Endangered Species Identification

Endangered Species

There are a number of factors which contribute towards the endangerment and even extinction of certain animals and species all around the world.
From habitat loss to overfishing, human activities have been detrimental to ecosystems and the natural environment as a whole for quite some time now. It is important for us to be aware of the impacts that our actions have and to become more conscious in our thoughts and activities. We need to take responsibility for the devastation that has occurred before us and take action to prevent any further harm being done. It is important to familiarise yourself with the species that are in desperate need of our help and attention! By understanding WHO to help, we can learn HOW to help!

Let’s start with our plates.

With the help of SASSI (South African Sustainable Seafood Initiative), us as consumers are able to make conscious and sustainable seafood purchases. SASSI has developed guidelines which use GREEN, ORANGE and RED to indicate the sustainability of seafood. Not only do they take fish populations and fishing methods into account but the various social implications and the transportation process too.

Healthy fish populations and sustainable fishing methods


There are concerns that fish populations cannot handle fishing pressure and or fishing methods are damaging to the environment


Fish populations are critically threatened, if not collapsed. These are ‘no sell’ species and should also be respected by recreational anglers

A look at South Africa’s Endangered Marine Life

(SASSI Red List Species)


(Umbrina spp.)


Banded galjoen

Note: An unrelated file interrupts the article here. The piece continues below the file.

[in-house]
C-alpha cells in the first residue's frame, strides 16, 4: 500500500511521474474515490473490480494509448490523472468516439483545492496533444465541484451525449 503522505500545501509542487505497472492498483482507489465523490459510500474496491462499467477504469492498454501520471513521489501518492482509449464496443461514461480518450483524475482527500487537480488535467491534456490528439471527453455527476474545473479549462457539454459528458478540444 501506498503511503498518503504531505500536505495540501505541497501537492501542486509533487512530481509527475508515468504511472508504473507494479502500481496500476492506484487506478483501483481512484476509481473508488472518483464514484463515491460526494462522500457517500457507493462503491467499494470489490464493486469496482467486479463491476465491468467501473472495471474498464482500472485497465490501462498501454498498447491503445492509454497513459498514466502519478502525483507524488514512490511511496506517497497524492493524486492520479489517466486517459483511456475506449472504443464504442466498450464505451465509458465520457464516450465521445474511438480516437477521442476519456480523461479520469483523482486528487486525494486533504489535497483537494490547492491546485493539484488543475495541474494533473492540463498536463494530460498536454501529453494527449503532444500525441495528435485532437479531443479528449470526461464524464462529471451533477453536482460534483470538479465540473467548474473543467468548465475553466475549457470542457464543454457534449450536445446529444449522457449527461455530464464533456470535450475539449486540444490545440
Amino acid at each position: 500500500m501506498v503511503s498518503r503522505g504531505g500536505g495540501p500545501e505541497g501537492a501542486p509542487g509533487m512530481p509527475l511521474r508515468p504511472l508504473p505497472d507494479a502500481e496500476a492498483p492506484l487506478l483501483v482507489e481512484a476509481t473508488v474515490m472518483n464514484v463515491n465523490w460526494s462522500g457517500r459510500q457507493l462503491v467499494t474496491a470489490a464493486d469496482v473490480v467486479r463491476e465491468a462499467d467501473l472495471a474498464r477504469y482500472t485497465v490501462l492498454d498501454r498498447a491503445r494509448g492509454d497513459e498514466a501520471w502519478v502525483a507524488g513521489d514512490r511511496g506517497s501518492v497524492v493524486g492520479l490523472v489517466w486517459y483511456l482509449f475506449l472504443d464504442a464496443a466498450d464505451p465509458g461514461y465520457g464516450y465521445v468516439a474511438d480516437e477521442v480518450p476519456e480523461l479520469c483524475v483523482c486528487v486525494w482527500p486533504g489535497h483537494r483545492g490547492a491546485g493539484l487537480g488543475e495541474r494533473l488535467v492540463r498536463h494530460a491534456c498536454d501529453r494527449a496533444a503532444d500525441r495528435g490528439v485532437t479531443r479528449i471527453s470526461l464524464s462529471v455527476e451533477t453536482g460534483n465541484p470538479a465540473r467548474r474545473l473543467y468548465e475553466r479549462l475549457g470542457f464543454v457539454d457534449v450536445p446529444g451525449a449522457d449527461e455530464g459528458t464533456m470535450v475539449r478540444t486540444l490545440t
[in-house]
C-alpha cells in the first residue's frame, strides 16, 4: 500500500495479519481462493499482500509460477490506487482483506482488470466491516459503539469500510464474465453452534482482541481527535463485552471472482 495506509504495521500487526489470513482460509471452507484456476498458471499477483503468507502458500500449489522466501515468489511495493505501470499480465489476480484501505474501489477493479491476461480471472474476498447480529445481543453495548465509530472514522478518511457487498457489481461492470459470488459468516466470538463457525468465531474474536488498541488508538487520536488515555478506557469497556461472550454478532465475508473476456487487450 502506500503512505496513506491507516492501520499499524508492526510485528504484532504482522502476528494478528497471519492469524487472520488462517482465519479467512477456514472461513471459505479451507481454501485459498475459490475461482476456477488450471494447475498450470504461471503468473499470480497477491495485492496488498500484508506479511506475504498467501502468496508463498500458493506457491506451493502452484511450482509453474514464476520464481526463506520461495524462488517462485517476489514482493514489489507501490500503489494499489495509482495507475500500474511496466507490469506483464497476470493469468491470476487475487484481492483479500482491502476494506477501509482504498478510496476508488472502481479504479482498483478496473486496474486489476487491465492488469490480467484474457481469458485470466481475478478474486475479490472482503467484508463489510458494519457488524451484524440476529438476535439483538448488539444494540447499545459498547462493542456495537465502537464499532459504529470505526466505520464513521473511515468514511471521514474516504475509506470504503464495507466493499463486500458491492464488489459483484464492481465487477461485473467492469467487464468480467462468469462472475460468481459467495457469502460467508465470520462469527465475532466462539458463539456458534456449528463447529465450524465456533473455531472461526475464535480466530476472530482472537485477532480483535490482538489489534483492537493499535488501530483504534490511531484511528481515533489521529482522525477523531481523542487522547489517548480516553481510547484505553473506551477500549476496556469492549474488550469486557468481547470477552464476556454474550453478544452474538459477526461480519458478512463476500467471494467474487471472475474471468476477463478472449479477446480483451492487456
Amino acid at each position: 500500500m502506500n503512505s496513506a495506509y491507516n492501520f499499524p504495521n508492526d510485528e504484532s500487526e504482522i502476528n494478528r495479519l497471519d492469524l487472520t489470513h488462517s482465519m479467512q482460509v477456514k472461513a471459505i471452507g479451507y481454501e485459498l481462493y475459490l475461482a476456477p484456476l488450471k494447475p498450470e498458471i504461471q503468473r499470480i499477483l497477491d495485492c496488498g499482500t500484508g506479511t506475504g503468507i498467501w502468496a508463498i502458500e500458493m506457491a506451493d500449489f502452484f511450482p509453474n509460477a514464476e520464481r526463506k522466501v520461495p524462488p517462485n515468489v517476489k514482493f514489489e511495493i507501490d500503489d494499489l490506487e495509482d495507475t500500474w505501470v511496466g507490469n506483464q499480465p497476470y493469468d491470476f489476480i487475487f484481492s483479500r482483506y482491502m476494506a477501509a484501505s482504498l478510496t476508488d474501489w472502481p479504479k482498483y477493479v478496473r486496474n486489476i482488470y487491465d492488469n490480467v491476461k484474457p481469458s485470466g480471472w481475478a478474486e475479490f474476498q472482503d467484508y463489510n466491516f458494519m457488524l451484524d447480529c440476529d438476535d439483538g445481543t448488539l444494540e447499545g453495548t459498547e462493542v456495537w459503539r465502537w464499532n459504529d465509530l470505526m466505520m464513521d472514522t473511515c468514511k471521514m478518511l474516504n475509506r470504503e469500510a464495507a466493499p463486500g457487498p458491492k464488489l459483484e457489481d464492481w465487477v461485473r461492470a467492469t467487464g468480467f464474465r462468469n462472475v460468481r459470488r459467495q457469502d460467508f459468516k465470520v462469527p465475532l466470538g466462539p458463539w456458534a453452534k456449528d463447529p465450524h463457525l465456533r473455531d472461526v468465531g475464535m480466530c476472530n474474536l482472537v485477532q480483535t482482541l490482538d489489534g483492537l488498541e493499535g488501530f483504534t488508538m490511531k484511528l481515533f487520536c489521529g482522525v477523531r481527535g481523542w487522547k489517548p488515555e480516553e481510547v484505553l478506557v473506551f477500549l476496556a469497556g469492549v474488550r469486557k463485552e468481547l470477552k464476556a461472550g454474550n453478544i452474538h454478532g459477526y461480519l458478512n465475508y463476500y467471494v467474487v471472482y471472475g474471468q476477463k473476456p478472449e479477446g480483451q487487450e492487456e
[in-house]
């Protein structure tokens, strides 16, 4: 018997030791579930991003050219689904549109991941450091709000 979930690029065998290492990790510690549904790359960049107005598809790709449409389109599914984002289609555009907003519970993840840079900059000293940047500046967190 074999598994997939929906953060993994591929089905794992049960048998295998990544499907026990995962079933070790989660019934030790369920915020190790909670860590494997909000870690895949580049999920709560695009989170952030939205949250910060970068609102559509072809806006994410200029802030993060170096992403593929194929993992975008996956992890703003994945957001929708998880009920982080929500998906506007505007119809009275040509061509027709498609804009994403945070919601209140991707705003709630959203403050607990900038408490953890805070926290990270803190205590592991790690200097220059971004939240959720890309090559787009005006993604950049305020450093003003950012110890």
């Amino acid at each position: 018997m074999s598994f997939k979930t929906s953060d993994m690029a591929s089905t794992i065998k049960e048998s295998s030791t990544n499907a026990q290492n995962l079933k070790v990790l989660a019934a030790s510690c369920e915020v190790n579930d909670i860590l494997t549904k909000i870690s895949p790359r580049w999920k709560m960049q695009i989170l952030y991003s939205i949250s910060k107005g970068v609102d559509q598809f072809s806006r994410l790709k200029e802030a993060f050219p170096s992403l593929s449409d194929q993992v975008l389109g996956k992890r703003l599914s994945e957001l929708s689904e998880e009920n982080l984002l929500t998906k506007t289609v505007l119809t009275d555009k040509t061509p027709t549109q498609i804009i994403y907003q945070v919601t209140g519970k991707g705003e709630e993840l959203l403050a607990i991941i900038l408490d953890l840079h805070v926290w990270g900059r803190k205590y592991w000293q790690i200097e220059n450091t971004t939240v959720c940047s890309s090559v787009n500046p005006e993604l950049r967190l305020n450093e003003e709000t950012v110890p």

(Dichistius multifasciatus)


Black musselcracker
(Cymatoceps nasutus)


White musselcracker
(Sparodon durbanensis)


Bronze bream
(Pachymetopon grande)


Brindle bass rockcod
(Epinephilus lanceolatus)


(Pristis spp.)


(Lichia amia)


(Chrysoblephus cristiceps)


(Dichistius capensis)


Dusky kob
(Argyrosomus japonicus)


(Lepidocybium flavobrunneum)



(Helicolenus dactylopterus)


(Gymnocrotaphus curvidens)


King fish
(Carangiodes spp.)


Natal knifejaw
(Oplegnathus robinsoni)


Natal stumpnose
(Rhabdosargus sarba)


Natal wrasse
(Anchichoerops natalensis)


Potato bass rockcod
(Epinephelus tukula)


Red steenbras
(Petrus rupestris)


Red stumpnose
(Chrysoblephus gibbiceps)


Seventy- four 
(Polysteganus undulosus)


Short-fin mako
(Isurus oxyrinchus)


Silver kob
(Argyrosomus inodorus)


Spotted grunter 
(Pomadasys commersonni)


(Elops machnata)


Squaretail kob
(Argyromus thorpei)


St Jospeh shark
(Callorhinchus capensis)


Red roman  
(Chrysoblephus laticeps)


Striped catshark 
(Poroderma africanum)


Twineye skate
(Raja miraletus)


West Coast steenbrass
(Lithognathus aureti)


White stumpnose
(Rhabdosargus globiceps)


West Coast rock lobster
(Jasus lalandii)


White spotted smooth-hound
(Mustelus palumbes)


White steenbras 
(Lithognathus lithognathus)


(Diplodus curvinus hottentotus )


Great white shark
(Carcharodon carcharias)


Biscuit skate
(Raja straeleni)


Common smooth-hound 
(Mustelus mustelus)


Two Oceans Aquarium goes into further detail of each red list species and why they are threatened.

Lets see this in a quick overview:

Fish Stocks worldwide are currently overexploited
Fish Stocks are fully exploited
Fish Stocks are totally depleted
Estimated Fish stocks worldwide that have already reached capacity